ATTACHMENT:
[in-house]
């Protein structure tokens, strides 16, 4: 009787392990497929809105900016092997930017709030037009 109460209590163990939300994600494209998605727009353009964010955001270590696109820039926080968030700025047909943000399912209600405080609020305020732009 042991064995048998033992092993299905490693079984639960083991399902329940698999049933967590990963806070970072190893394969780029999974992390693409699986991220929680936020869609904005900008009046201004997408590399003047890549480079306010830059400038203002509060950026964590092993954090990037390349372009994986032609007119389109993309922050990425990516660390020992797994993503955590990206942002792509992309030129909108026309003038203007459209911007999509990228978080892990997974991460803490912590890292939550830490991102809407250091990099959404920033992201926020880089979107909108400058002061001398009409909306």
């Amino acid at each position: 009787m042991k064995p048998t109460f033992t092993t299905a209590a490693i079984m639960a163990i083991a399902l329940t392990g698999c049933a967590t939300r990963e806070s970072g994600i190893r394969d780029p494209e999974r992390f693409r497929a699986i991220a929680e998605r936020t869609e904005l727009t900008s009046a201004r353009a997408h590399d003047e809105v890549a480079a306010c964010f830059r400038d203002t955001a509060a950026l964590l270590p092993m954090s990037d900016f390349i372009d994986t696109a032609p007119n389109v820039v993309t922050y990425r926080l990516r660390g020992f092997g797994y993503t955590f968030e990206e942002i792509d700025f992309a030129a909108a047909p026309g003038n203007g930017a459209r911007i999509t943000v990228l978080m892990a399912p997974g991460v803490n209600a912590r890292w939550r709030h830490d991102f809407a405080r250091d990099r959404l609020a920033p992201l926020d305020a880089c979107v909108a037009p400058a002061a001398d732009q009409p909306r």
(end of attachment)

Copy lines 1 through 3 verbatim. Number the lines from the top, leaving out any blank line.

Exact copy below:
[in-house]
């Protein structure tokens, strides 16, 4: 009787392990497929809105900016092997930017709030037009 109460209590163990939300994600494209998605727009353009964010955001270590696109820039926080968030700025047909943000399912209600405080609020305020732009 042991064995048998033992092993299905490693079984639960083991399902329940698999049933967590990963806070970072190893394969780029999974992390693409699986991220929680936020869609904005900008009046201004997408590399003047890549480079306010830059400038203002509060950026964590092993954090990037390349372009994986032609007119389109993309922050990425990516660390020992797994993503955590990206942002792509992309030129909108026309003038203007459209911007999509990228978080892990997974991460803490912590890292939550830490991102809407250091990099959404920033992201926020880089979107909108400058002061001398009409909306």
């Amino acid at each position: 009787m042991k064995p048998t109460f033992t092993t299905a209590a490693i079984m639960a163990i083991a399902l329940t392990g698999c049933a967590t939300r990963e806070s970072g994600i190893r394969d780029p494209e999974r992390f693409r497929a699986i991220a929680e998605r936020t869609e904005l727009t900008s009046a201004r353009a997408h590399d003047e809105v890549a480079a306010c964010f830059r400038d203002t955001a509060a950026l964590l270590p092993m954090s990037d900016f390349i372009d994986t696109a032609p007119n389109v820039v993309t922050y990425r926080l990516r660390g020992f092997g797994y993503t955590f968030e990206e942002i792509d700025f992309a030129a909108a047909p026309g003038n203007g930017a459209r911007i999509t943000v990228l978080m892990a399912p997974g991460v803490n209600a912590r890292w939550r709030h830490d991102f809407a405080r250091d990099r959404l609020a920033p992201l926020d305020a880089c979107v909108a037009p400058a002061a001398d732009q009409p909306r």